Together these pieces create a portrait of cultural sea-change, offering the reader a deeper understanding of this complex, galvanizing pivot in contemporary consciousness.

Nandi Comer is the author of the American Family: A Syndrome (Finishing Line Press) and Tapping Out (Northwestern University Press, May, 2020). She is a Cave Canem fellow as well as a Callaloo fellow. She is a 2019 Kresge Artist Fellow. Her poems have appeared in Crab Orchard Review, Green Mountains Review, Muzzle, The Offing and Southern Indiana Review.

Emily Jace McLaughlin is a fiction writer and screenwriter. Her short stories have appeared in Catapult, VICE, Cutbank, and Fiction, among other journals. She is a graduate of the Zell Writers’ Program at the University of Michigan, where she won Hopwood Awards for her novel, short fiction, essays and play, and where she currently teaches. She formerly wrote for Warner Brothers Television.

Polly Rosenwaike’s story collection, Look How Happy I’m Making You, was named one of Kirkus Reviews’ “Best Short Story Collections of 2019,” and Glamour’s “Best Books of 2019.” She works as a freelance editor in Ann Arbor and is the Fiction Editor for Michigan Quarterly Review.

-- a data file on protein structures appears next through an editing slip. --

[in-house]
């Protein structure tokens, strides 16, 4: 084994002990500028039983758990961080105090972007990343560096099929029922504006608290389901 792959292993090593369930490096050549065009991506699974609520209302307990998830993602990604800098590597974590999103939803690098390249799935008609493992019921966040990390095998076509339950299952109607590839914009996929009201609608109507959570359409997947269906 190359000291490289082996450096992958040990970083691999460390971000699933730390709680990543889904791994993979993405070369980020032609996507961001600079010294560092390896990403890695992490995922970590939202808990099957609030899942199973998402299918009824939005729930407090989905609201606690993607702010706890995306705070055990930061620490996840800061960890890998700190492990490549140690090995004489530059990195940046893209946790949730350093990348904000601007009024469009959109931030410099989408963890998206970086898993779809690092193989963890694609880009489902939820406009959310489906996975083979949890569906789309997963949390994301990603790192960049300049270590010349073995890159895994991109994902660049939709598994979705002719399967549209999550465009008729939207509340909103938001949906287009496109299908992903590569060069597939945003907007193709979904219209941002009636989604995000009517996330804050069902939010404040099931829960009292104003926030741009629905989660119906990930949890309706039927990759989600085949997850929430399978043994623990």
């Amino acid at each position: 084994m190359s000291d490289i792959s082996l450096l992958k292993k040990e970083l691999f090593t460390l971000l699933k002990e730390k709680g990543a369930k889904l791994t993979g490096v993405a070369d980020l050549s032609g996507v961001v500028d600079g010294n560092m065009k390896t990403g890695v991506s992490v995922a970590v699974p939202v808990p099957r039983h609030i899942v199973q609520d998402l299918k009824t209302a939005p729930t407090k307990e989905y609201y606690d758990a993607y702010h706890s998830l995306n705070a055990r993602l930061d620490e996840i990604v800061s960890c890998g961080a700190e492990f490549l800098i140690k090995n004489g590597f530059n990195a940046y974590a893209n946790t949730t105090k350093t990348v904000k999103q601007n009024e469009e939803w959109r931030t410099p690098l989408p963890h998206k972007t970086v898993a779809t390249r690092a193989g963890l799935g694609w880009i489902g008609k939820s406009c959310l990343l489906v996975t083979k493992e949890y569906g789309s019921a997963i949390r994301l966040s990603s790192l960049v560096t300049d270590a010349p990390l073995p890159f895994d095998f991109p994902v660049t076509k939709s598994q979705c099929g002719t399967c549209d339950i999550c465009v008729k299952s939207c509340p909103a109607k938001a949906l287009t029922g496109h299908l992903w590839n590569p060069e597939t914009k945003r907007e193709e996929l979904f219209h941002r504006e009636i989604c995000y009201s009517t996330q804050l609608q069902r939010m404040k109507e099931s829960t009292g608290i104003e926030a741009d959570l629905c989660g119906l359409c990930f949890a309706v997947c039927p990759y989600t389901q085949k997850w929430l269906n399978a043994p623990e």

Amanda Uhle is Executive Director and Publisher of McSweeney’s, known for its award-winning quarterly literary journal, humor website and eclectic book publishing program. She is co-founder, with Dave Eggers, of The International Congress of Youth Voices. For more than 11 years, Uhle was executive director 826michigan, a nonprofit tutoring and writing center for school-aged students in Detroit, Ann Arbor, and Ypsilanti. Trained as a journalist, she writes independently and is sometimes host of the author interview radio program and podcast, Living Writers. She remains involved with numerous youth writing organizations in Michigan and around the world, supporting their fundraising and programming as a volunteer consultant. She’s a board member of Choose Yourself, a youth-led organization working to raise fearless girls and young women in the nations of Africa and in the United States

Poetry and the Written Word: Poetry Workshop @ Crazy Wisdom
Jan 8 @ 7:00 pm – 9:00 pm